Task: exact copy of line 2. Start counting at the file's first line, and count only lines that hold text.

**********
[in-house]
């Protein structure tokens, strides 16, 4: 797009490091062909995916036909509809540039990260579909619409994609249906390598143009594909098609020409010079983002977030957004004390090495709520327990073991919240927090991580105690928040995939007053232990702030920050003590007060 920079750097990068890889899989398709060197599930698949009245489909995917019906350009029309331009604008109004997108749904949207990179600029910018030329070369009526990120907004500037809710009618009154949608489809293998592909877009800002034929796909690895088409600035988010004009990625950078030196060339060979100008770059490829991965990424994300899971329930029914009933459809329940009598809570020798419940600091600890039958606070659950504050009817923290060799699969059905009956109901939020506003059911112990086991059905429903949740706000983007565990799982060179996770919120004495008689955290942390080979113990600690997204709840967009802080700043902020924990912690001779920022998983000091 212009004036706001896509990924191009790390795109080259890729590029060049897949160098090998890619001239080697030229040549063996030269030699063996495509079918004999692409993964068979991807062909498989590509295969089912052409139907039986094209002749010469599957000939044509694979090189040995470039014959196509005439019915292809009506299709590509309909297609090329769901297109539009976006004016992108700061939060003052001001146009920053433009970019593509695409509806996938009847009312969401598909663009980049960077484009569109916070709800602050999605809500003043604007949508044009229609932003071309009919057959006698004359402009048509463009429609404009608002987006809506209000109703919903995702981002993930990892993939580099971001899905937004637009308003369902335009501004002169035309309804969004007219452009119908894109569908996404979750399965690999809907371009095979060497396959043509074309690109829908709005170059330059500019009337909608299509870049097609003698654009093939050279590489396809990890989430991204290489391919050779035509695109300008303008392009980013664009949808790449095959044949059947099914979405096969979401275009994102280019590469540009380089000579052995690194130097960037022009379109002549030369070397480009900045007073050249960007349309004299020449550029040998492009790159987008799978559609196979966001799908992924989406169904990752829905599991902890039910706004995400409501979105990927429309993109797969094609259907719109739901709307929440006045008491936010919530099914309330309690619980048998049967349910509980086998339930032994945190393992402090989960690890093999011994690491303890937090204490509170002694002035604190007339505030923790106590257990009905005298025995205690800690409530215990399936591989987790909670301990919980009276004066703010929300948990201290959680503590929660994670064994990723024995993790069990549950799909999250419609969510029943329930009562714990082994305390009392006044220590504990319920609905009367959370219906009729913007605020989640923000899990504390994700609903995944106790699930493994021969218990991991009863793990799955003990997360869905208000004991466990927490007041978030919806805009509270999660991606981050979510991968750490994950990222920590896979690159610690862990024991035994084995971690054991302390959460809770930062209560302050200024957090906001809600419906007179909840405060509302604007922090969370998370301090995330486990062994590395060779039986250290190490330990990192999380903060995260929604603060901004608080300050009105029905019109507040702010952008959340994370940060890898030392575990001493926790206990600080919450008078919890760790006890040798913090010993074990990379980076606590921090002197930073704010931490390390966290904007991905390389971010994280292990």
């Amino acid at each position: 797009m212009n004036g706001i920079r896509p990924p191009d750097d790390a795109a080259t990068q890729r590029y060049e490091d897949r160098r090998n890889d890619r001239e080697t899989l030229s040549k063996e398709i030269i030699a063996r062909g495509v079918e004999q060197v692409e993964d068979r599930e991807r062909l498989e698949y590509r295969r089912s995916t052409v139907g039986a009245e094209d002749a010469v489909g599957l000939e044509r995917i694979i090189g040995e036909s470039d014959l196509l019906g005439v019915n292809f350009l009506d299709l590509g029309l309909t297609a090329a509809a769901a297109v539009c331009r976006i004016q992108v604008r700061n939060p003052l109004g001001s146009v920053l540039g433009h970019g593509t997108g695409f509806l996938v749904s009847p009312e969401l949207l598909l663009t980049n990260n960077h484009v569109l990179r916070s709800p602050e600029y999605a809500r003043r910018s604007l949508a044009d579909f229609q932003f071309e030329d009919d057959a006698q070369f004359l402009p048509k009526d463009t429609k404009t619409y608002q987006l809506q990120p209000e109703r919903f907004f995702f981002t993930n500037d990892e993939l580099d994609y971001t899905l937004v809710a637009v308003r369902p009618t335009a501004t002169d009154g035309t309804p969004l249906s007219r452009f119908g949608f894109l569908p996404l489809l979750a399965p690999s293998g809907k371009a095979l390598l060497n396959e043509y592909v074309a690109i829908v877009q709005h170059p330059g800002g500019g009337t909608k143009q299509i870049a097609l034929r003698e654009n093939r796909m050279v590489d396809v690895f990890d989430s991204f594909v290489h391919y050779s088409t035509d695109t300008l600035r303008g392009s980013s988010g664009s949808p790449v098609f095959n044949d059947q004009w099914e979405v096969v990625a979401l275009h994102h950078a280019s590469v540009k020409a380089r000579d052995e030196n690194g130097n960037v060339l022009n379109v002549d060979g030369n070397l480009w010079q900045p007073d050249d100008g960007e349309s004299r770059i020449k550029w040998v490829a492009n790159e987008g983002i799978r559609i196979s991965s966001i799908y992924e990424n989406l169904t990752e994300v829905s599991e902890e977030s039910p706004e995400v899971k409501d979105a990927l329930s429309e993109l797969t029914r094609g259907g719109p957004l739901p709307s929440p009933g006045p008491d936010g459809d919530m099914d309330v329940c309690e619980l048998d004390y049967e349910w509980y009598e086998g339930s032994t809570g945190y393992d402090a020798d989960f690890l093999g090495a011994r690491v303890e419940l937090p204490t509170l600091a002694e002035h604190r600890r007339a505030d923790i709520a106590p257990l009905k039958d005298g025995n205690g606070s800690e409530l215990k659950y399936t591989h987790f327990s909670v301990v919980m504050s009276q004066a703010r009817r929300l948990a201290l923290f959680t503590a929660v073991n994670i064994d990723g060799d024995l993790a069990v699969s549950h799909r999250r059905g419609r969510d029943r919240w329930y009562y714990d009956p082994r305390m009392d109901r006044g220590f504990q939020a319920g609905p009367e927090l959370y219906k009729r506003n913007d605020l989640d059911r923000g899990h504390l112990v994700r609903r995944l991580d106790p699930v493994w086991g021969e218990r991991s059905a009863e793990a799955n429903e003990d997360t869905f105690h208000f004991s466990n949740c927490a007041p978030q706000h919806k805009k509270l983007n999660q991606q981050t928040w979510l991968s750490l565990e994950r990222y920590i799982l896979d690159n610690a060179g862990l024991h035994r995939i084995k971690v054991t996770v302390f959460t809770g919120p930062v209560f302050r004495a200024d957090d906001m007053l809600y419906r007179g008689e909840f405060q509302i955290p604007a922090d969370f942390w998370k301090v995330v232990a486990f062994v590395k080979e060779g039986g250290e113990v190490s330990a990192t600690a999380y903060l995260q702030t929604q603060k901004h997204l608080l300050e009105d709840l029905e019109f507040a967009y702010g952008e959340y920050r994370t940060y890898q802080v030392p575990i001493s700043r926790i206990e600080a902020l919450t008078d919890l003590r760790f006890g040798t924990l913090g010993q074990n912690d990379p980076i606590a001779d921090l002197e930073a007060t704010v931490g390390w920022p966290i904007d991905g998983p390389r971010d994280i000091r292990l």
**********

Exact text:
């Protein structure tokens, strides 16, 4: 797009490091062909995916036909509809540039990260579909619409994609249906390598143009594909098609020409010079983002977030957004004390090495709520327990073991919240927090991580105690928040995939007053232990702030920050003590007060 920079750097990068890889899989398709060197599930698949009245489909995917019906350009029309331009604008109004997108749904949207990179600029910018030329070369009526990120907004500037809710009618009154949608489809293998592909877009800002034929796909690895088409600035988010004009990625950078030196060339060979100008770059490829991965990424994300899971329930029914009933459809329940009598809570020798419940600091600890039958606070659950504050009817923290060799699969059905009956109901939020506003059911112990086991059905429903949740706000983007565990799982060179996770919120004495008689955290942390080979113990600690997204709840967009802080700043902020924990912690001779920022998983000091 212009004036706001896509990924191009790390795109080259890729590029060049897949160098090998890619001239080697030229040549063996030269030699063996495509079918004999692409993964068979991807062909498989590509295969089912052409139907039986094209002749010469599957000939044509694979090189040995470039014959196509005439019915292809009506299709590509309909297609090329769901297109539009976006004016992108700061939060003052001001146009920053433009970019593509695409509806996938009847009312969401598909663009980049960077484009569109916070709800602050999605809500003043604007949508044009229609932003071309009919057959006698004359402009048509463009429609404009608002987006809506209000109703919903995702981002993930990892993939580099971001899905937004637009308003369902335009501004002169035309309804969004007219452009119908894109569908996404979750399965690999809907371009095979060497396959043509074309690109829908709005170059330059500019009337909608299509870049097609003698654009093939050279590489396809990890989430991204290489391919050779035509695109300008303008392009980013664009949808790449095959044949059947099914979405096969979401275009994102280019590469540009380089000579052995690194130097960037022009379109002549030369070397480009900045007073050249960007349309004299020449550029040998492009790159987008799978559609196979966001799908992924989406169904990752829905599991902890039910706004995400409501979105990927429309993109797969094609259907719109739901709307929440006045008491936010919530099914309330309690619980048998049967349910509980086998339930032994945190393992402090989960690890093999011994690491303890937090204490509170002694002035604190007339505030923790106590257990009905005298025995205690800690409530215990399936591989987790909670301990919980009276004066703010929300948990201290959680503590929660994670064994990723024995993790069990549950799909999250419609969510029943329930009562714990082994305390009392006044220590504990319920609905009367959370219906009729913007605020989640923000899990504390994700609903995944106790699930493994021969218990991991009863793990799955003990997360869905208000004991466990927490007041978030919806805009509270999660991606981050979510991968750490994950990222920590896979690159610690862990024991035994084995971690054991302390959460809770930062209560302050200024957090906001809600419906007179909840405060509302604007922090969370998370301090995330486990062994590395060779039986250290190490330990990192999380903060995260929604603060901004608080300050009105029905019109507040702010952008959340994370940060890898030392575990001493926790206990600080919450008078919890760790006890040798913090010993074990990379980076606590921090002197930073704010931490390390966290904007991905390389971010994280292990």